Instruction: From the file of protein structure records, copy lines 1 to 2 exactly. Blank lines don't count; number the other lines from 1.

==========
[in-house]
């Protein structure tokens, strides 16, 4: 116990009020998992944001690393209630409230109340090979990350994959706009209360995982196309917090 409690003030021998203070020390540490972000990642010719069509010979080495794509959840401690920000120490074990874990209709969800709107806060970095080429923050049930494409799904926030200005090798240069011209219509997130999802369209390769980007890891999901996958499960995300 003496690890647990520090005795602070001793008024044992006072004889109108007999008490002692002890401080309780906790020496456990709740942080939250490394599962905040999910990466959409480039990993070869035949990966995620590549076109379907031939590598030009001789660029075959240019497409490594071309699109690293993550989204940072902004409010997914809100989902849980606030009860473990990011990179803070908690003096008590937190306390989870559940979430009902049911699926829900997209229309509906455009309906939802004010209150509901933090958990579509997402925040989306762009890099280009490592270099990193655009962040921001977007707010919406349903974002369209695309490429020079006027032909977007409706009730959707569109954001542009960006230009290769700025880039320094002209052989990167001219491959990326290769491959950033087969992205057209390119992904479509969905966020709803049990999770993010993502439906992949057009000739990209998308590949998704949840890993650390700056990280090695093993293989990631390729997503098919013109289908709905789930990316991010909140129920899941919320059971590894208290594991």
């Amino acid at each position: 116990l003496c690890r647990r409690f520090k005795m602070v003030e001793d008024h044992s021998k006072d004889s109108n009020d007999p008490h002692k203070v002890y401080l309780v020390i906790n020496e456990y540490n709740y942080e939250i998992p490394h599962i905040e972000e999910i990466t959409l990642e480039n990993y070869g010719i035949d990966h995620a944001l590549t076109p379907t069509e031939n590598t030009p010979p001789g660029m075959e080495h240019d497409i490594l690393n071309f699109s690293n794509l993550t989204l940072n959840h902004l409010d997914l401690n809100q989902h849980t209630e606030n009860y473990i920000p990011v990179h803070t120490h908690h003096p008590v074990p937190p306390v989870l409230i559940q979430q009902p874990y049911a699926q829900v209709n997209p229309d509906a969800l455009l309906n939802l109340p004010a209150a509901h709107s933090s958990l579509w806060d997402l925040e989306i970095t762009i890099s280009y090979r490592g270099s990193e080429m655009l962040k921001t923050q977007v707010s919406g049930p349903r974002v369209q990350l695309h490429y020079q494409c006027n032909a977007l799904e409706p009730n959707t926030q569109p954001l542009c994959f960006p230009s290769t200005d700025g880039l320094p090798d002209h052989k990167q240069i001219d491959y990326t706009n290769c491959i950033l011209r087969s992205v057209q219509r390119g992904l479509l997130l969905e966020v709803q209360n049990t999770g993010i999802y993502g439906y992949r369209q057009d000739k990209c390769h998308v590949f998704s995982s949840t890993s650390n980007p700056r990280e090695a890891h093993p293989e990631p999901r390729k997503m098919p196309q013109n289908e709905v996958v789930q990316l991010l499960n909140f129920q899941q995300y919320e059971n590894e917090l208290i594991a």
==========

[in-house]
């Protein structure tokens, strides 16, 4: 116990009020998992944001690393209630409230109340090979990350994959706009209360995982196309917090 409690003030021998203070020390540490972000990642010719069509010979080495794509959840401690920000120490074990874990209709969800709107806060970095080429923050049930494409799904926030200005090798240069011209219509997130999802369209390769980007890891999901996958499960995300 003496690890647990520090005795602070001793008024044992006072004889109108007999008490002692002890401080309780906790020496456990709740942080939250490394599962905040999910990466959409480039990993070869035949990966995620590549076109379907031939590598030009001789660029075959240019497409490594071309699109690293993550989204940072902004409010997914809100989902849980606030009860473990990011990179803070908690003096008590937190306390989870559940979430009902049911699926829900997209229309509906455009309906939802004010209150509901933090958990579509997402925040989306762009890099280009490592270099990193655009962040921001977007707010919406349903974002369209695309490429020079006027032909977007409706009730959707569109954001542009960006230009290769700025880039320094002209052989990167001219491959990326290769491959950033087969992205057209390119992904479509969905966020709803049990999770993010993502439906992949057009000739990209998308590949998704949840890993650390700056990280090695093993293989990631390729997503098919013109289908709905789930990316991010909140129920899941919320059971590894208290594991």